Adam has a learning disability and visual impairments. Here, he debunks the myth that people with learning disabilities simply can’t learn.

I have a learning disability and a visual impairment.  When I’m out and about, I find that there are some things that do not help me, such as when there are no lines on the stairs on the bus. This is difficult for me as I cannot judge the height of the step, and this could cause me to have a fall.

Today, I want to talk about some common myths about people with learning difficulties.

Myth: People With Learning Disabilities Cannot Learn

When people know that I have a learning disability and a visual impairment, they automatically assume that I am not very bright. However, they are soon shocked by my ability to retain knowledge and facts. For example, I have a very good memory when it comes to actors and the films they have been in. I also really like quiz shows and can answer a lot of the questions. I really enjoy sports such as snooker and darts, so my knowledge in these areas is very good.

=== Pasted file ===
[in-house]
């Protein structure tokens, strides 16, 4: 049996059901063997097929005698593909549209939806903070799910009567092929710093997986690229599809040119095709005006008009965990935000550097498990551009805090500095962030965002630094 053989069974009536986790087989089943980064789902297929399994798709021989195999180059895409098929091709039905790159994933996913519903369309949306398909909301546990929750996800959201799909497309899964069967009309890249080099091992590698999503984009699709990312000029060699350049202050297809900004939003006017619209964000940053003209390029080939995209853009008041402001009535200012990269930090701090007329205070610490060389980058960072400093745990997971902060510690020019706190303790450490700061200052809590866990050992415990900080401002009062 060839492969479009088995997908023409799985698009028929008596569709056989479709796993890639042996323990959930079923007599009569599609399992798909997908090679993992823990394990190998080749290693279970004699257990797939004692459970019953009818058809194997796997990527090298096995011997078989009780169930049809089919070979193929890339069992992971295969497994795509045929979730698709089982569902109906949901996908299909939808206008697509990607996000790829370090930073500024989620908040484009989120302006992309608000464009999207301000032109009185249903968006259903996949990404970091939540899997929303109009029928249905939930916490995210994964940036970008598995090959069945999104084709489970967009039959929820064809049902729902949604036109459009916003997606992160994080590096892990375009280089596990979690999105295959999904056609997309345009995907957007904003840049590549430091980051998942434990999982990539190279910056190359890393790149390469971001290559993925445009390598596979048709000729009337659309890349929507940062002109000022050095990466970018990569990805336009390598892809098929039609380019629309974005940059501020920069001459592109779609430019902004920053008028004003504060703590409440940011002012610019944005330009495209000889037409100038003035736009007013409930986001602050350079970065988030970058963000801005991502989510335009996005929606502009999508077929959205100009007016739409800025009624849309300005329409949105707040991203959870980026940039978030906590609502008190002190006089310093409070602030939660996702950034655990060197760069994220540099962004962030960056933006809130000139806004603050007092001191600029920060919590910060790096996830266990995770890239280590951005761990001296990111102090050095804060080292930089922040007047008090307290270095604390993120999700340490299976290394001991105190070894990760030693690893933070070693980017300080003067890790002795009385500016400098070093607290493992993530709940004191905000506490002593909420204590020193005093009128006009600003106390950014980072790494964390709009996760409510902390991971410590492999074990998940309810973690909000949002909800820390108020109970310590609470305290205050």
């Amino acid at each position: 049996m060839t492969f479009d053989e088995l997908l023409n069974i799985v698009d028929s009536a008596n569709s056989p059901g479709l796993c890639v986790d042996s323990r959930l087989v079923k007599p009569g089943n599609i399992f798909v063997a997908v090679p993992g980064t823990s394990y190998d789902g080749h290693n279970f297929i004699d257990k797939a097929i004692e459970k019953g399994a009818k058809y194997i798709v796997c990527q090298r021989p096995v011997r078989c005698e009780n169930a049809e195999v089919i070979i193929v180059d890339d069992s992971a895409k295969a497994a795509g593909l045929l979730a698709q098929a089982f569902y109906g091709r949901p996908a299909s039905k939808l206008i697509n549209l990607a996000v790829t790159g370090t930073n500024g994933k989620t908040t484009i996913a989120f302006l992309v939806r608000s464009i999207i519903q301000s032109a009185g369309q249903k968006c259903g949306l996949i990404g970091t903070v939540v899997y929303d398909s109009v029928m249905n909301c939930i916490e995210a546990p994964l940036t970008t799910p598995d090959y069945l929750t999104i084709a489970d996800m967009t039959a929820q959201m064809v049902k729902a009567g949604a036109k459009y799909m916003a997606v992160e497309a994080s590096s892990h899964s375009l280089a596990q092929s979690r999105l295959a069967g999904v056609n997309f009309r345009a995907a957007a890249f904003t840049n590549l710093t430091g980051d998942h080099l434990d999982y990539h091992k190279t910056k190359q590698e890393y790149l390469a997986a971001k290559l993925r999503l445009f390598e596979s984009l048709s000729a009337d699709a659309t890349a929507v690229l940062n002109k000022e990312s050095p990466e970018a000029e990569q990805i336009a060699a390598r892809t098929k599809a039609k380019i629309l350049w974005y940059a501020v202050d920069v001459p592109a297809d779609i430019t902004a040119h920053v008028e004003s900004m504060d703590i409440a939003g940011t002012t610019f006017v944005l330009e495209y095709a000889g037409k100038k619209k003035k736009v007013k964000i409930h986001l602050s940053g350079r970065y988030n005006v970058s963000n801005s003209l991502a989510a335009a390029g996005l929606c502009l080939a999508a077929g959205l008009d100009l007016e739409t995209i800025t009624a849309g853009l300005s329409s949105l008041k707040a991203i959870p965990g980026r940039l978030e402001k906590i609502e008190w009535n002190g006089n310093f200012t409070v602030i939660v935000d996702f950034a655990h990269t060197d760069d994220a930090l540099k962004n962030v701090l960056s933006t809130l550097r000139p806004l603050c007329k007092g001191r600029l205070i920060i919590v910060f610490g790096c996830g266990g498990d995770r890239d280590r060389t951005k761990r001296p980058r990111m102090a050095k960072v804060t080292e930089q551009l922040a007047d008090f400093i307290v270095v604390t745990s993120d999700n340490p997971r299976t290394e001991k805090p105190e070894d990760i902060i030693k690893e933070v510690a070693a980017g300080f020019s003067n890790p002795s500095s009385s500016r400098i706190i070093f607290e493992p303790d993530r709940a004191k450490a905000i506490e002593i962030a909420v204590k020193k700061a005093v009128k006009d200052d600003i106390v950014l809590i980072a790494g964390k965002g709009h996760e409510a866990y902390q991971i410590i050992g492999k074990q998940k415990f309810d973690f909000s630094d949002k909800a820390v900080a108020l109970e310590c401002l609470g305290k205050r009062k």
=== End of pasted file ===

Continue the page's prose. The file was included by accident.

Myth: All Learning Disabilities are the Same

Learning disabilities are complicated and they vary from person to person. They come in many shapes and forms and affect everyone differently. The impact that learning disabilities have may change in different settings, depending on the situation.

When I go to familiar places such as work or my social club, many people assume that I do not need assistance to get around. This can sometimes be difficult, as they assume that I can read normal size fonts, so sometimes I need help to do things such as read the menu in the café. People keep asking how I am feeling and if I need help, which makes me feel happy and ­­that they care about me.

People with a disability can do things that other people can do such as going to work, going out to social clubs and going to cafes. The list goes on and on. We are just like other people.